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"FARSI" or "PERSIAN"? What Is the English Name of Our Language?
Thread poster: Cristina Moldovan do Amaral

Cristina Moldovan do Amaral  Identity Verified
United States
Local time: 09:27
English to Romanian
+ ...
Dec 13, 2003

A very interesting article on Persian:

"By Pejman Akbarzadeh
Member of ARTISTS WITHOUT FRONTIERS (Tehran Chapter)
http://artistswithoutfrontiers.com/pakbarzadeh/

Some days ago an article was published in payvand.com (in English) where the writer used the word "Farsi" instead of "Persian" for the official language of our country. I sent an e-mail to the writer and asked him to kindly change "Farsi" into its proper and historical equivalent; "Persian". He did not do that and wrote another article which was published on December 8 in Payvand:
http://www.payvand.com/news/03/dec/1050.html

I would like to bring all Payvand's readers' attention to this very important subject.

FARSI (Arabic form of PARSI) is the native name of our language and PERSIAN is its English equivalent; as the native name of German language is 'Deutsch', but we never use 'Deutsch' in place of 'German' in English; or native term of Greek Language is "Ellinika" and always in English we say 'Greek' language, not 'Ellinika' language.

If you notice the title of dictionaries that have been written by several great Persian scholars (eg. Prof. Moein, Prof. Aryanpour, Prof. Baateni, etc.) The title of all of them is "English-Persian Dictionary" not "English-Farsi Dictionary". Meanwhile the official institution "Farhangestan" (the Academy of Persian language and literature, in Tehran) in an announcement has rejected the use of the word 'Farsi' instead of 'Persian' in English. (I have attached it).

According to Dr. Hossein Sameie (visiting linguistics professor of Emory University in Atlanta), "PERSIAN, alongside the name of a language, may be used, as an adjective, for the other aspects of our history and culture. For example, we can speak about 'Persian Literature', 'Persian Gulf', 'Persian Carpet', 'Persian Food'; this way, 'Persian' may be a common concept and function as a link between all aspects of Iranian [Persian] life, including language. 'Farsi' does not have such a characteristic€¦"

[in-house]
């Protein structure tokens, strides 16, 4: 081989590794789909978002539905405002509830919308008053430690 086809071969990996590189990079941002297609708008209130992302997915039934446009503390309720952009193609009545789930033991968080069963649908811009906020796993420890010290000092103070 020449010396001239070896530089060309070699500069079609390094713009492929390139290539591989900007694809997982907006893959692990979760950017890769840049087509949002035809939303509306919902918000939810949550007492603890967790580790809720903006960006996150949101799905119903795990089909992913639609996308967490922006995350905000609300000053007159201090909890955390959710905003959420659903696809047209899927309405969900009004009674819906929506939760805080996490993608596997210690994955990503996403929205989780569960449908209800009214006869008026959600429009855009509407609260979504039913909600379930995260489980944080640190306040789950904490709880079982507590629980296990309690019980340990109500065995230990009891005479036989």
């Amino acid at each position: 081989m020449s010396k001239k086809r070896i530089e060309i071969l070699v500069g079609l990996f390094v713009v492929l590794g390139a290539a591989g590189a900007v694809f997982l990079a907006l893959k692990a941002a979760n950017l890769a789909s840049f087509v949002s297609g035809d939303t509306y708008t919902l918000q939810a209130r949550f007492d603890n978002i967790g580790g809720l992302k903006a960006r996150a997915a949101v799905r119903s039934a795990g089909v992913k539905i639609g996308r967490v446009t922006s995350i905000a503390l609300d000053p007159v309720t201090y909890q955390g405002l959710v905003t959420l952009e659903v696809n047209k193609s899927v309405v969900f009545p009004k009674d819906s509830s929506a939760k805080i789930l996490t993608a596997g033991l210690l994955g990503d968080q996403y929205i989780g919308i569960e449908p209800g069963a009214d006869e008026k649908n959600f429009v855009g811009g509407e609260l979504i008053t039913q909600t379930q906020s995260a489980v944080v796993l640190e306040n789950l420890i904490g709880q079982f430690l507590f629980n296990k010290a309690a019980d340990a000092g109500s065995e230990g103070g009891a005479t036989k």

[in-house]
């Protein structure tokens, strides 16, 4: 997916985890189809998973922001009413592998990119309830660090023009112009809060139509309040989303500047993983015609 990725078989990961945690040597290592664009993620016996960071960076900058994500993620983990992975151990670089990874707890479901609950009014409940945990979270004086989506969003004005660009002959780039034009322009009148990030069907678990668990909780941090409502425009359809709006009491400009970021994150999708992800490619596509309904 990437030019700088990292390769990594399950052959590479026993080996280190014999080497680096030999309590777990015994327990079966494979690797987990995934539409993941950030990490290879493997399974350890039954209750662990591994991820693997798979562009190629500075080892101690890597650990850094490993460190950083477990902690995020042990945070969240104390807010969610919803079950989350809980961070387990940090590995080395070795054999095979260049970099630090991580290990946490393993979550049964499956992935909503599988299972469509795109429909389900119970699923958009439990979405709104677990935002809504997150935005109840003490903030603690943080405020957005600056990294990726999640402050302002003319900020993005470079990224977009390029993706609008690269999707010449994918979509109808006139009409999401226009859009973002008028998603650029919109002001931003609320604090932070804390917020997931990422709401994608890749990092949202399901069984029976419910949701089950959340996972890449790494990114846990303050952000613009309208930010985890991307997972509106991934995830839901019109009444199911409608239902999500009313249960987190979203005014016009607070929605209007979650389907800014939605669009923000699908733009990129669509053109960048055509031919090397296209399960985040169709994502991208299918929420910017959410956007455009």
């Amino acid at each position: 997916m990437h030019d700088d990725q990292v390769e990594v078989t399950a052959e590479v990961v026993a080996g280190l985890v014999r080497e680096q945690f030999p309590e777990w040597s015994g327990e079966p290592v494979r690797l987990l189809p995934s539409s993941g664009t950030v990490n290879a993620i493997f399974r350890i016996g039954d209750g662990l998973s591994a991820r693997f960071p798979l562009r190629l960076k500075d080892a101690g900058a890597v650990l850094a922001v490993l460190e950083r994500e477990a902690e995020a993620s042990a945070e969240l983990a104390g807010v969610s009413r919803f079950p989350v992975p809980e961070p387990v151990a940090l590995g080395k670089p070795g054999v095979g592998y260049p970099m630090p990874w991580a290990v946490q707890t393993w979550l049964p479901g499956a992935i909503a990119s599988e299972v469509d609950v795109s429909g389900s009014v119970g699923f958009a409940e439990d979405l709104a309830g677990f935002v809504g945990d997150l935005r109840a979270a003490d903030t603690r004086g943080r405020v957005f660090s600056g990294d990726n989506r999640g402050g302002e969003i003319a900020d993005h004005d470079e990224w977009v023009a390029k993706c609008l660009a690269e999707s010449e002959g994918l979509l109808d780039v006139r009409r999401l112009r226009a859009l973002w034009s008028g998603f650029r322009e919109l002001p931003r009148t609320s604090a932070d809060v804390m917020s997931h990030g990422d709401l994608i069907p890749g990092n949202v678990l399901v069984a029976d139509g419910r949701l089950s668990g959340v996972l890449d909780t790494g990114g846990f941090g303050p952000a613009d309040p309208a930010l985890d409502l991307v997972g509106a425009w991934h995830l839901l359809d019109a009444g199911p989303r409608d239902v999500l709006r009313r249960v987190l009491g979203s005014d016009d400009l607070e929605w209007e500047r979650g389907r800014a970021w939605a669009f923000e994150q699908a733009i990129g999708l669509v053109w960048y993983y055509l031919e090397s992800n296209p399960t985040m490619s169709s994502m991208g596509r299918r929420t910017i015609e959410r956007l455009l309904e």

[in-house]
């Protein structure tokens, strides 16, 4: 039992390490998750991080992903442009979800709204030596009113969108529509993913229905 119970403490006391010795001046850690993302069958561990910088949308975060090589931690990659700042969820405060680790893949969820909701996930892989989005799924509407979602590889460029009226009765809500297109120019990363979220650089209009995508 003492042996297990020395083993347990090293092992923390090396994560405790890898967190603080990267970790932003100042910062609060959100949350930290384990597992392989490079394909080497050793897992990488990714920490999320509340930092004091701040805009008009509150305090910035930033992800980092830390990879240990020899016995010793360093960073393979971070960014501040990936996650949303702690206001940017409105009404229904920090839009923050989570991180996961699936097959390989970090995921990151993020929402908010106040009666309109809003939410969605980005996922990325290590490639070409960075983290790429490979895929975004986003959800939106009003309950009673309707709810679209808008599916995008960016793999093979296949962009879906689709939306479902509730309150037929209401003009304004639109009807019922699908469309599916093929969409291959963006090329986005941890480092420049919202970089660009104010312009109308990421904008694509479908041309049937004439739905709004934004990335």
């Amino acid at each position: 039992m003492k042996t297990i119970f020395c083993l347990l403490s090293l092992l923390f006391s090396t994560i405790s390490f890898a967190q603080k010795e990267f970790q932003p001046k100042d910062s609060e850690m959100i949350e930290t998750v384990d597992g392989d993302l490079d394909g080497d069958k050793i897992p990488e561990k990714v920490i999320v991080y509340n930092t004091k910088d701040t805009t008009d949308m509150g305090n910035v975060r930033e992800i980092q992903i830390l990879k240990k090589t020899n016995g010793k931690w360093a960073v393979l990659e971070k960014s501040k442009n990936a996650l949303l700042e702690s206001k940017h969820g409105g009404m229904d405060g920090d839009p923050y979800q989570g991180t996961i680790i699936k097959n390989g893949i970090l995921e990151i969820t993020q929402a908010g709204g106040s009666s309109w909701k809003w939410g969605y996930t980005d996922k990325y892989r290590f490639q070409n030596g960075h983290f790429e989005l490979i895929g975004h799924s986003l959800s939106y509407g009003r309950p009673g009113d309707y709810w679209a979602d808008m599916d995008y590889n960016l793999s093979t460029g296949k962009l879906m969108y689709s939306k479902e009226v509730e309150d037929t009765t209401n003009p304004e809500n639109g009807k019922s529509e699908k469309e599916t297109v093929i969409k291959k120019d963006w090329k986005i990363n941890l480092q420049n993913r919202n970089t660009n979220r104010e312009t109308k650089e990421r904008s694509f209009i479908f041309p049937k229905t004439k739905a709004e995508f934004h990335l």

And finally, of course you are aware that all international brocasting centres (eg. BBC, VOA, DW, etc.) have "Persian Service" not "Farsi Service" ;
BBC: www.bbcpersian.com
VOA: http://www.voanews.com/persian/index.cfm
DW: http://www.dwelle.de/persian/
Radio Free Europe: http://www.rferl.org/bd/ir/
etc.

More information on this matter can be found in my bilingual (English/Persian) article which was published last year in "Persian Heritage Quarterly" in New Jersey (USA);
http://www.iran-heritage.org/interestgroups/iranorpersia.htm


I hope all countrymen pay more attention to this very important issue and to protect our national interests use the proper English name for our language; PERSIAN (or its variants in other Western languages; Persane, Persisch, Persiska, etc.) not FARSI.


Pejman Akbarzadeh
Member of ARTISTS WITHOUT FRONTIERS (Tehran Chapter)
http://artistswithoutfrontiers.com/pakbarzadeh/

P.S.--- The Announcement of the Persian Academy:
The Language of the nation of Iran [Persia] in English is called "Persian" [or in other European languages: Persane, Persisch, Persa, Persiska, etc.] and is known worldwide as PERSIAN. Recently some Iranians [Persians] have been trying to use "Farsi" instead of Persian, the trend which has also been followed by some non-Iranians. This has occurred to the extent that it has raised the question "Which is the correct word, in English, for the language of Iran's people, Persian or Farsi?!..."
This question was put to the official institution FARHANGESTAN (Persian Language and Literature Academy in Tehran) by the Commerce Department for Australia, at Iranian Ministry of Foreign Affairs. In their 34th meeting on 7th of December 1992, the Persian Academy unanimously passed the resolution that this language must be called PERSIAN and the reasons given were:

1- PERSIAN has been used in a variety of publications including cultural, scientific and diplomatic documents for centuries and, therefore, it connotes a very significant historical and cultural meaning. Hence, changing PERSIAN to FARSI is to negate this established important precedence.

2- Changing PERSIAN to FARSI may give the impression that it is a new language, and this may well be the intention of some Farsi users.

3- It may also give the impression that FARSI is a dialect of some parts of Iran and not the predominant (official) language of this country.